23 Aug 2016

Post-Brexit, it is possible that immigration controls that currently only affect workers from outside the EU and the EEA (which includes all EU member states) could be extended to workers from within the EU and EEA, depending on the outcome of negotiations with the EU. Indeed depending on negotiations, workers from the EU and the EEA could be subject to differing immigration controls but this is probably unlikely. This article discusses the potential impact on UK retailers.

Free movement

EU and EEA citizens and their families currently have the right freely to travel, live and work across the EU. That right did not change following the June referendum vote to leave the EU but it has certainly led to a lot of speculation and uncertainty about what may happen when the UK leaves the EU. The only point everyone is agreed on is that nobody knows exactly what will happen or when but one thing is for certain, it is likely to have wide ranging implications if UK citizens and EU citizens of other member states no longer enjoy this automatic right of free movement.

Effect on retailers

UK research shows that up until March 2016 there were approximately 3.4 million migrant workers, with 2.5 million of these being workers from the EU. Retailers in the UK currently employ workers from across the EU and source a lot of goods from overseas. A restriction on movement could have a significant impact on retailers in respect of future labour, trade markets in the EU and global trade outside of the EU.

Following Brexit, it is not yet clear how workers from the EU and EEA will be affected. However, one possibility would be for the current immigration regime that applies to workers from outside the EU and EEA to be extended to include those from inside the EU and EEA. If this occurs then there could be a big reduction in the number of EU nationals employed in the retail sector. This is because the majority of jobs in the sector (ie general assistant roles) are unlikely to meet the minimum skills or salary thresholds that apply to workers seeking to work in the UK from outside the EU and EEA.

Further, if the same immigration controls were applied to all overseas workers, under the current rules workers would need to be earning a minimum salary in order to settle permanently in the UK. This minimum salary is currently £20,800 but will rise to £35,000 from next April. As wages in the retail sector tend to be quite low, particularly in distribution and warehousing, a minimum salary criterion could make it difficult for UK retailers to recruit in future as EU and EEA nationals may have questions over whether they would be able to stay in the UK permanently.

In addition, the retail sector tends to employ a large number of students and there are restrictions on the number of hours students can work during term time if they are in the UK under a Tier 4 visa, which would be usual for most students from outside the EEA. If these same restrictions were also applied to EEA students then there would be an increase in administration to comply with the restrictions (ie to ensure that the term dates for each student were on file and also to administer) and this source of flexible workers could be reduced.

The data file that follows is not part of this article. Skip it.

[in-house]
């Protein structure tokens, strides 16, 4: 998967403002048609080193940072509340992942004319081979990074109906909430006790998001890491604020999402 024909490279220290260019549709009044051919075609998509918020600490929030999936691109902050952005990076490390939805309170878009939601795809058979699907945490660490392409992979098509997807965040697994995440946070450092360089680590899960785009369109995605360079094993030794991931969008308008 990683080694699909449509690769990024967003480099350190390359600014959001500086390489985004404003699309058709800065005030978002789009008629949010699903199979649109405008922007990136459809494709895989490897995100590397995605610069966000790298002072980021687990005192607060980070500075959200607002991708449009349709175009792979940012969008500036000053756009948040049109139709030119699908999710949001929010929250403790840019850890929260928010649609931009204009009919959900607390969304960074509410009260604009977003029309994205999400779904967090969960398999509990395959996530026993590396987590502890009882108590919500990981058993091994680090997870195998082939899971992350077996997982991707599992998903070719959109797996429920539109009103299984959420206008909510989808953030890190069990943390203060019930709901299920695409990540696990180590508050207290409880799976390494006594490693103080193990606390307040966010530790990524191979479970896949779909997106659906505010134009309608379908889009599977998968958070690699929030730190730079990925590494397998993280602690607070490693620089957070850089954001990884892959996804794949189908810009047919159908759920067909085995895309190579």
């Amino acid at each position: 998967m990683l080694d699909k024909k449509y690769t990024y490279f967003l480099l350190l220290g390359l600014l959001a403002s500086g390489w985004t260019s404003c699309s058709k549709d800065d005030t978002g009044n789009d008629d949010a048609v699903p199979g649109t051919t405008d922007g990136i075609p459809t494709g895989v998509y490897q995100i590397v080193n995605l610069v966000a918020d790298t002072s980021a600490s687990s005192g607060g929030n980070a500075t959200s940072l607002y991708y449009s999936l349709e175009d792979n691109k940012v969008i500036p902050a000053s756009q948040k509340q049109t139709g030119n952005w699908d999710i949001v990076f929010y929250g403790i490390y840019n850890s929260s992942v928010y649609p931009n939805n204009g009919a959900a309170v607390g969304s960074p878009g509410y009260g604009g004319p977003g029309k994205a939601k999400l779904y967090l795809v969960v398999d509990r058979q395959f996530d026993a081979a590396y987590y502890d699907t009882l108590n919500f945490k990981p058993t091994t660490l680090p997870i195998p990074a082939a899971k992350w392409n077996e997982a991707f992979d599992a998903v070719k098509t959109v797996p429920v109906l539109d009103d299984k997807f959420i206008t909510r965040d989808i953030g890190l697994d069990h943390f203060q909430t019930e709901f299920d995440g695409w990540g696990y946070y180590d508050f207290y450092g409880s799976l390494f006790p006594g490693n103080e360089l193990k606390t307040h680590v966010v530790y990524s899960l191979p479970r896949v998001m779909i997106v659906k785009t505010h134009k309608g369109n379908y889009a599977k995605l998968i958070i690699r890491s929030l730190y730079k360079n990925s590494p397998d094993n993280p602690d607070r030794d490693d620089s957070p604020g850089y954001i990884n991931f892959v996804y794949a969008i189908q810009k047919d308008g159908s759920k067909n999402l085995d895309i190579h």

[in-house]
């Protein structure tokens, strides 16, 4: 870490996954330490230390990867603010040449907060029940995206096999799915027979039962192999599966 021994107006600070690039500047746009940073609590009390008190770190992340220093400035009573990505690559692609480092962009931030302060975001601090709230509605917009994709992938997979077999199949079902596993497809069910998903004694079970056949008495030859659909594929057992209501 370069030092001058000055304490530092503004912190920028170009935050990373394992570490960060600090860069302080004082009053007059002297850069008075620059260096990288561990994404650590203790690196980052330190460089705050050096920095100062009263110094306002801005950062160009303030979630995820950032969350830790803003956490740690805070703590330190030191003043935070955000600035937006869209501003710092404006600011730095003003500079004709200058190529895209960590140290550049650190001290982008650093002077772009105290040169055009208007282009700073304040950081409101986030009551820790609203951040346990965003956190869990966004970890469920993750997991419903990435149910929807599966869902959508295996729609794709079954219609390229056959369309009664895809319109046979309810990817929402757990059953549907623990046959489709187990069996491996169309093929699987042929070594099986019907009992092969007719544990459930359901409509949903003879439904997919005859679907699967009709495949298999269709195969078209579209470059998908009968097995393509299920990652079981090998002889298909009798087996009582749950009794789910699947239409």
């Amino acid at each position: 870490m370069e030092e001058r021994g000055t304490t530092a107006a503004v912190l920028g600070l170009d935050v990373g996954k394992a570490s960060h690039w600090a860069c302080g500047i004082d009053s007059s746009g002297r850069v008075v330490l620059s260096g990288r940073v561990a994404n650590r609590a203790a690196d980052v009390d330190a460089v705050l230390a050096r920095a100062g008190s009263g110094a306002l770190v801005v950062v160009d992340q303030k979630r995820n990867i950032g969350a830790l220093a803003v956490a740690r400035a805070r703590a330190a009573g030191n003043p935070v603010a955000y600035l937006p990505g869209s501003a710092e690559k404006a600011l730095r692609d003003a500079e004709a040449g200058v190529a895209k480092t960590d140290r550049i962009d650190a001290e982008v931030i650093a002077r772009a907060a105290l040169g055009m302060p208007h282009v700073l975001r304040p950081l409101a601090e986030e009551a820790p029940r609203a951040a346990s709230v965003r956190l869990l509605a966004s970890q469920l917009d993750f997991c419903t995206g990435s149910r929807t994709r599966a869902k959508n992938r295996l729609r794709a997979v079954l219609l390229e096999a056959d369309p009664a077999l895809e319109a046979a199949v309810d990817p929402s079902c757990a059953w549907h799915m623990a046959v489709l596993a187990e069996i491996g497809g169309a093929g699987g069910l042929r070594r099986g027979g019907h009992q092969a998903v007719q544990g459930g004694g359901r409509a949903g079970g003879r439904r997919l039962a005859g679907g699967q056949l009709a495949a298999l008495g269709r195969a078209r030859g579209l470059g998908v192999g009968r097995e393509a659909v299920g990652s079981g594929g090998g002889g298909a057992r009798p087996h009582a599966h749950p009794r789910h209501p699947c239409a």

What retailers should be doing now

It is expected to take a minimum of two years for the UK to negotiate agreements and arrangements for its exit from the EU. For now though, to a large extent it is business as usual and employers can still employ citizens from EU and EEA countries subject, of course, to having carried out right to work checks before they start work. Employers should not be tempted to try and reduce or restrict employment opportunities for EU and EEA citizens or they could find themselves on the receiving end of discrimination claims.

Notwithstanding the uncertainty there are things employers should start thinking about now, such as reviewing staff records, identifying who works outside the UK and within the EU and EEA and reviewing contracts of employment and engagement documents to ensure they contain right to work clauses.

EU and EEA nationals who have lived in the UK for five years while working may wish to consider applying for a permanent residence card and in respect of key personnel this may be actively encouraged by some employers. There is however no guarantee that those who have obtained a permanent residence card (but not British citizenship) will have preferential status at the date the UK actually leaves the EU.

Conclusion

If a post-Brexit decision is made for EU and EEA workers to also be subject to the same requirements as workers from outside the EU and EEA, this could result in a significant reduction in the workforce in the retail sector. It will also increase the pressure on retailers to invest in training and provide opportunities to upskill existing workers and new recruits from the UK. If a retail employer is looking to recruit any workers from the EU or EEA for permanent positions or long term projects, then it would be worth considering how any additional costs that could potentially be imposed (ie similar to those that apply to workers from outside the EU, such as any wage increases or additional administration) could be absorbed.

At Bond Dickinson, our corporate immigration specialists work within our leading employment team. We have experience in advising on Tier 2 Sponsorship Licence applications and assisting employers with their prevention of illegal working duties in order to maintain their sponsor status.

For more information please see: Immigration Act 2016 and The potential impact of the EU referendum on immigration.